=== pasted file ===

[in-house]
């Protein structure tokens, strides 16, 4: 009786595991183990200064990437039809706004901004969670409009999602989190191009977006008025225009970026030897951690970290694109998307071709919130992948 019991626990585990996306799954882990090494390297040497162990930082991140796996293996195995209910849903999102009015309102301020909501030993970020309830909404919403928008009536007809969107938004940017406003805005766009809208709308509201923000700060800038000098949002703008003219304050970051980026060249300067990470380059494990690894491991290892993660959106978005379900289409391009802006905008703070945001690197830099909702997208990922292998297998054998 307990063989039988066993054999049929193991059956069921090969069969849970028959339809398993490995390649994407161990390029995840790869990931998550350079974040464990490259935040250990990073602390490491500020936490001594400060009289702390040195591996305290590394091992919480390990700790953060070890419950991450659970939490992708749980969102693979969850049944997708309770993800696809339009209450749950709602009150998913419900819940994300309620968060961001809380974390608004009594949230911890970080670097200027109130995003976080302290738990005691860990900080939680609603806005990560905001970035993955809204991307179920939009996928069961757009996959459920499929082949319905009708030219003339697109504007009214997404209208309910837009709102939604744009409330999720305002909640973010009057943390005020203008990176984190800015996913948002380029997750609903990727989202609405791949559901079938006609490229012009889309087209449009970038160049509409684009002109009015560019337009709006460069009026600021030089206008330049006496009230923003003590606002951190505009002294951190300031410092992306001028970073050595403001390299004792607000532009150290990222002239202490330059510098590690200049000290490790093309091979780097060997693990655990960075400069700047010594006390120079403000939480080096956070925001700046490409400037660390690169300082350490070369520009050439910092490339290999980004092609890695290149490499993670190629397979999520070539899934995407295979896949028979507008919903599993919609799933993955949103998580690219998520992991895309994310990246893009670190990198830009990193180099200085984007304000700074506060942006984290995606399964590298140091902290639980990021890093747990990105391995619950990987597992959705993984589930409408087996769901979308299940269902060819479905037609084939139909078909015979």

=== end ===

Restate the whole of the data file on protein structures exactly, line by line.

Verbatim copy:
[in-house]
């Protein structure tokens, strides 16, 4: 009786595991183990200064990437039809706004901004969670409009999602989190191009977006008025225009970026030897951690970290694109998307071709919130992948 019991626990585990996306799954882990090494390297040497162990930082991140796996293996195995209910849903999102009015309102301020909501030993970020309830909404919403928008009536007809969107938004940017406003805005766009809208709308509201923000700060800038000098949002703008003219304050970051980026060249300067990470380059494990690894491991290892993660959106978005379900289409391009802006905008703070945001690197830099909702997208990922292998297998054998 307990063989039988066993054999049929193991059956069921090969069969849970028959339809398993490995390649994407161990390029995840790869990931998550350079974040464990490259935040250990990073602390490491500020936490001594400060009289702390040195591996305290590394091992919480390990700790953060070890419950991450659970939490992708749980969102693979969850049944997708309770993800696809339009209450749950709602009150998913419900819940994300309620968060961001809380974390608004009594949230911890970080670097200027109130995003976080302290738990005691860990900080939680609603806005990560905001970035993955809204991307179920939009996928069961757009996959459920499929082949319905009708030219003339697109504007009214997404209208309910837009709102939604744009409330999720305002909640973010009057943390005020203008990176984190800015996913948002380029997750609903990727989202609405791949559901079938006609490229012009889309087209449009970038160049509409684009002109009015560019337009709006460069009026600021030089206008330049006496009230923003003590606002951190505009002294951190300031410092992306001028970073050595403001390299004792607000532009150290990222002239202490330059510098590690200049000290490790093309091979780097060997693990655990960075400069700047010594006390120079403000939480080096956070925001700046490409400037660390690169300082350490070369520009050439910092490339290999980004092609890695290149490499993670190629397979999520070539899934995407295979896949028979507008919903599993919609799933993955949103998580690219998520992991895309994310990246893009670190990198830009990193180099200085984007304000700074506060942006984290995606399964590298140091902290639980990021890093747990990105391995619950990987597992959705993984589930409408087996769901979308299940269902060819479905037609084939139909078909015979």